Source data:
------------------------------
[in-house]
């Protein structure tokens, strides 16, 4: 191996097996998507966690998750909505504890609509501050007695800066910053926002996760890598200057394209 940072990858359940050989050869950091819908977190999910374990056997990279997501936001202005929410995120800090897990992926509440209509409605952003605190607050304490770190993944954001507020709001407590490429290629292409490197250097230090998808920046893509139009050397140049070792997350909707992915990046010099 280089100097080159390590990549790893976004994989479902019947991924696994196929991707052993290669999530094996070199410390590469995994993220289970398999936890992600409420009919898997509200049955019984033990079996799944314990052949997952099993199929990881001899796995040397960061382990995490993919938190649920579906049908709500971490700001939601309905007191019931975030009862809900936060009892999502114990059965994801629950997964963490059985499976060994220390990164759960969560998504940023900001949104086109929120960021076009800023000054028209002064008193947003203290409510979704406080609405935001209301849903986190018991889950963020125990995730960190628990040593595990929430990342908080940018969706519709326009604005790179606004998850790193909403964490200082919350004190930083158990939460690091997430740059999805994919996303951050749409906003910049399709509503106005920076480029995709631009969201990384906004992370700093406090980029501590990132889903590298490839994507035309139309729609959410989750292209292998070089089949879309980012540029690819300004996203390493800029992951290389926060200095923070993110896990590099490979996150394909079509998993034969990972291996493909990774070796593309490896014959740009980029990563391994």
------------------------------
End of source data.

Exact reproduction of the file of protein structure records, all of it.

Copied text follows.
[in-house]
């Protein structure tokens, strides 16, 4: 191996097996998507966690998750909505504890609509501050007695800066910053926002996760890598200057394209 940072990858359940050989050869950091819908977190999910374990056997990279997501936001202005929410995120800090897990992926509440209509409605952003605190607050304490770190993944954001507020709001407590490429290629292409490197250097230090998808920046893509139009050397140049070792997350909707992915990046010099 280089100097080159390590990549790893976004994989479902019947991924696994196929991707052993290669999530094996070199410390590469995994993220289970398999936890992600409420009919898997509200049955019984033990079996799944314990052949997952099993199929990881001899796995040397960061382990995490993919938190649920579906049908709500971490700001939601309905007191019931975030009862809900936060009892999502114990059965994801629950997964963490059985499976060994220390990164759960969560998504940023900001949104086109929120960021076009800023000054028209002064008193947003203290409510979704406080609405935001209301849903986190018991889950963020125990995730960190628990040593595990929430990342908080940018969706519709326009604005790179606004998850790193909403964490200082919350004190930083158990939460690091997430740059999805994919996303951050749409906003910049399709509503106005920076480029995709631009969201990384906004992370700093406090980029501590990132889903590298490839994507035309139309729609959410989750292209292998070089089949879309980012540029690819300004996203390493800029992951290389926060200095923070993110896990590099490979996150394909079509998993034969990972291996493909990774070796593309490896014959740009980029990563391994």